While pharmaceutical companies are actively engaged in the development of new drug treatments for cancer, the number of drugs eventually approved by the US Food and Drug Administration for oncology has declined.
OAK BROOK, IllinoisWhile pharmaceutical companies are actively engaged in the development of new drug treatments for cancer, the number of drugs eventually approved by the US Food and Drug Administration for oncology has declined. One of the principal reasons is that investigators often end up studying late-stage disease in patients who have a large tumor burden and have undergone several rounds of treatment.
Drug treatments in this population can be expected to produce minimal effects, Lone H. Ottesen, PhD, research and development director, GlaxoSmithKline, United Kingdom, said at the Lung Cancer Workshop IV: Application of High Resolution CT Imaging Data to Lung Cancer Drug Development.
Pharmaceutical companies such as GlaxoSmithKline consequently are focusing new drug development efforts on early-stage disease. Dr. Ottesen reported on two of the pharmaceutical approaches GlaxoSmithKline is investigating for early-stage lung cancer, one involving the MAGE-A3 antigen as a lung cancer vaccine and one involving the angiogenesis inhibitor pazopanib.
The MAGE-A3 antigen is tumor specific; it is not expressed on normal cells, and it is expressed by various tumor types, including lung and bladder malignancies. MAGE-A3 also is associated with a poor prognosis for lung cancer. The protein is more commonly expressed as disease progresses. GlaxoSmithKline has conducted a phase II study of MAGE-A3 as adjuvant therapy for lung cancer. In the study, 82 patients were randomized in a 2:1 fashion to receive MAGE-A3 vaccine as induction and maintenance for 27 months or placebo. A total of 29 serious adverse events were reported, but only 3 were related to treatment.
The hazard ratio for disease-free interval was 0.73, which did not reach statistical significance (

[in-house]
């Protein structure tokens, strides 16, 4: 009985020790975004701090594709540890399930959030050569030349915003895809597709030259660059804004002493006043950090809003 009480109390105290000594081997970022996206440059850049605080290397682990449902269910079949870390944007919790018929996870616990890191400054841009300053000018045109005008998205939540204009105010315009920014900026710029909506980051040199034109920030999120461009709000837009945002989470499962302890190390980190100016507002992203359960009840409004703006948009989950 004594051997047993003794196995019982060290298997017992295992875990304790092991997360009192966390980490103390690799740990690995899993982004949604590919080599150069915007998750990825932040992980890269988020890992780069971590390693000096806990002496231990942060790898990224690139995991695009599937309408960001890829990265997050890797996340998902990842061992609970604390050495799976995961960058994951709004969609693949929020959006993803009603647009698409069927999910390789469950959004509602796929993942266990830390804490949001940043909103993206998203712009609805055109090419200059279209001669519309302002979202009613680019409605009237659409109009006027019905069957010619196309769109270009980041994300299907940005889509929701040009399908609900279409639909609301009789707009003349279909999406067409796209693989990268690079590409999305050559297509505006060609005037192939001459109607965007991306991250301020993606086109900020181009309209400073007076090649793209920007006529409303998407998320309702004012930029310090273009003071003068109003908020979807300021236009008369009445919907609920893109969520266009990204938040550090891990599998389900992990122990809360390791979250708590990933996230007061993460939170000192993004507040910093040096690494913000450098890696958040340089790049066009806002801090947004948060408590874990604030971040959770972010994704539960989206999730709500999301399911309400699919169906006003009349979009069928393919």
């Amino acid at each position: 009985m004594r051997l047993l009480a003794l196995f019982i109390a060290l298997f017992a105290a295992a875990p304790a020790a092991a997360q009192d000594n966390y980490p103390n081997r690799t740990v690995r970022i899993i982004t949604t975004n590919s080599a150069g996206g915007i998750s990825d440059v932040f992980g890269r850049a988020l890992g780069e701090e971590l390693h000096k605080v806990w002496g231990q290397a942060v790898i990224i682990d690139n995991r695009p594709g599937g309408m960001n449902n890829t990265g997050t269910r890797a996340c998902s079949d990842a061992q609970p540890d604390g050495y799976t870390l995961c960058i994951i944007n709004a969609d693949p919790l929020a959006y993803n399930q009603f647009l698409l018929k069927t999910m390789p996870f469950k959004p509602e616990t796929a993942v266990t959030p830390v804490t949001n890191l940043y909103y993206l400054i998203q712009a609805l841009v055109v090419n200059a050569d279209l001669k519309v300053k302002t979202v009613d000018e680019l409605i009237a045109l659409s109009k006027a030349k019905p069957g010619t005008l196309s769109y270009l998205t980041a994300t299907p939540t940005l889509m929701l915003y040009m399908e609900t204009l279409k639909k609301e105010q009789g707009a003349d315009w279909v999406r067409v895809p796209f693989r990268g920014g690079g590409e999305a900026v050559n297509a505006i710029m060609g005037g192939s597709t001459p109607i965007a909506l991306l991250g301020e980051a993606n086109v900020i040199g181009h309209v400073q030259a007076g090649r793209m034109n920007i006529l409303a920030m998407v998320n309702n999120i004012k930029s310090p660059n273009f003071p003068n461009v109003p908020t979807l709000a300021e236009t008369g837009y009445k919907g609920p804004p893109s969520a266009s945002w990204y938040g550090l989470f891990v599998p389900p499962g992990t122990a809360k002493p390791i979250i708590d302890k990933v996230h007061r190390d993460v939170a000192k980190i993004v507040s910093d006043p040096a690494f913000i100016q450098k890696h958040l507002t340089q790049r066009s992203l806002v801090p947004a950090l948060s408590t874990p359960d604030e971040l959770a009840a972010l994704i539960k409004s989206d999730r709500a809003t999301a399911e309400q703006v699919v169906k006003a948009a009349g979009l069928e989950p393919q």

= .107). However, this study was the first to show an improvement in the time to recurrence of lung cancer with a vaccine, Dr. Ottesen reported. As a result of this finding, a phase III study will be conducted in patients with early-stage, resectable lung cancer. The study will include 2,270 patients who are MAGE-A3 positive, and the primary endpoint will be disease-free survival.
Pazopanib is a multi-targeted tyrosine kinase inhibitor (TKI). In a "first-time in man" study that used contrast-enhanced MRI to measure tumor perfusion, pazopanib produced changes in lesion activity. After 8 days of treatment, the ratio of activity in an active lesion in the liver decreased from 1.6 to 0.3, compared to adjacent tissue. In collaboration with the International Early Lung Cancer Action Program (I-ELCAP) group, GlaxoSmithKline is planning a phase II study of pazopanib in presurgical patients with stage I or II resectable lung cancer.
After a biopsy-confirmed diagnosis, RNA, DNA, and immunohistochemistry analysis, and PET/CT perfusion studies at baseline, patients will be given pazopanib for at least 2 weeks and for as long as 6 weeks. Patients will undergo additional imaging after treatment plus a washout period to clear the angiogenesis inhibitor before surgery. The endpoint of the study will be tumor volume reduction as shown by high-resolution CT.
Investigators are actively recruiting patients for the study: 11 patients have been screened, and 8 are in treatment. "This is an important trial for our lung cancer strategy for this drug, because it is designed to provide a proof of concept," Dr. Ottesen said. "We are following opportunities in early lung cancer by combining pazopanib with existing treatment. I want to highlight the importance of this study as one pointing to the future of how to develop drugs in this disease setting."